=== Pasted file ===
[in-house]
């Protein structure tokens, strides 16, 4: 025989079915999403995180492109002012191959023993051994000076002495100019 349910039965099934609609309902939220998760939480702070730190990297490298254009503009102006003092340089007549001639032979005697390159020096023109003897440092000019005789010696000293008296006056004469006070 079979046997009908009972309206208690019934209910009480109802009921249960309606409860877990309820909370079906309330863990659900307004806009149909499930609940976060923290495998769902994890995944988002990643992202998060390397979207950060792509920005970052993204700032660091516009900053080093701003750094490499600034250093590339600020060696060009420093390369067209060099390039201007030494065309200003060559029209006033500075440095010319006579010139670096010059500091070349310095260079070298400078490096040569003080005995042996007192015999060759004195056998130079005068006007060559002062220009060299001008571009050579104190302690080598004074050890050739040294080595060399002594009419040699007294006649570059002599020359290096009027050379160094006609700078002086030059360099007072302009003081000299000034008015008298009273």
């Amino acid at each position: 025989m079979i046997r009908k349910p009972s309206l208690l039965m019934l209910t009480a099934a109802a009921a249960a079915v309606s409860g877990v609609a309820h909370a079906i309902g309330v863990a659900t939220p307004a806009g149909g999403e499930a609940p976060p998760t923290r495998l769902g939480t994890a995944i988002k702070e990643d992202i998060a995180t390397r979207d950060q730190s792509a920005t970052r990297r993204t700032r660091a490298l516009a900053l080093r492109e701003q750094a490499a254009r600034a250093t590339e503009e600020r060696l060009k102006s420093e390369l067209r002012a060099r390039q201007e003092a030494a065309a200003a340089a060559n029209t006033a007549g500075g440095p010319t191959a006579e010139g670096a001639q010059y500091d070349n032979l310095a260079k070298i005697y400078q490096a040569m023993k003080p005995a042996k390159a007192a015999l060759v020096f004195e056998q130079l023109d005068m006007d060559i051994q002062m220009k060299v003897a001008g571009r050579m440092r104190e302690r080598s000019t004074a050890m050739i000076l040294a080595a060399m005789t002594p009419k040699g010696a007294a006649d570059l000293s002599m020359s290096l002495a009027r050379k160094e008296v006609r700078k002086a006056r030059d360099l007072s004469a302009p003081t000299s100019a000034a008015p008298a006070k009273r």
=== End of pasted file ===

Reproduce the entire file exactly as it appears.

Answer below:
[in-house]
């Protein structure tokens, strides 16, 4: 025989079915999403995180492109002012191959023993051994000076002495100019 349910039965099934609609309902939220998760939480702070730190990297490298254009503009102006003092340089007549001639032979005697390159020096023109003897440092000019005789010696000293008296006056004469006070 079979046997009908009972309206208690019934209910009480109802009921249960309606409860877990309820909370079906309330863990659900307004806009149909499930609940976060923290495998769902994890995944988002990643992202998060390397979207950060792509920005970052993204700032660091516009900053080093701003750094490499600034250093590339600020060696060009420093390369067209060099390039201007030494065309200003060559029209006033500075440095010319006579010139670096010059500091070349310095260079070298400078490096040569003080005995042996007192015999060759004195056998130079005068006007060559002062220009060299001008571009050579104190302690080598004074050890050739040294080595060399002594009419040699007294006649570059002599020359290096009027050379160094006609700078002086030059360099007072302009003081000299000034008015008298009273």
């Amino acid at each position: 025989m079979i046997r009908k349910p009972s309206l208690l039965m019934l209910t009480a099934a109802a009921a249960a079915v309606s409860g877990v609609a309820h909370a079906i309902g309330v863990a659900t939220p307004a806009g149909g999403e499930a609940p976060p998760t923290r495998l769902g939480t994890a995944i988002k702070e990643d992202i998060a995180t390397r979207d950060q730190s792509a920005t970052r990297r993204t700032r660091a490298l516009a900053l080093r492109e701003q750094a490499a254009r600034a250093t590339e503009e600020r060696l060009k102006s420093e390369l067209r002012a060099r390039q201007e003092a030494a065309a200003a340089a060559n029209t006033a007549g500075g440095p010319t191959a006579e010139g670096a001639q010059y500091d070349n032979l310095a260079k070298i005697y400078q490096a040569m023993k003080p005995a042996k390159a007192a015999l060759v020096f004195e056998q130079l023109d005068m006007d060559i051994q002062m220009k060299v003897a001008g571009r050579m440092r104190e302690r080598s000019t004074a050890m050739i000076l040294a080595a060399m005789t002594p009419k040699g010696a007294a006649d570059l000293s002599m020359s290096l002495a009027r050379k160094e008296v006609r700078k002086a006056r030059d360099l007072s004469a302009p003081t000299s100019a000034a008015p008298a006070k009273r």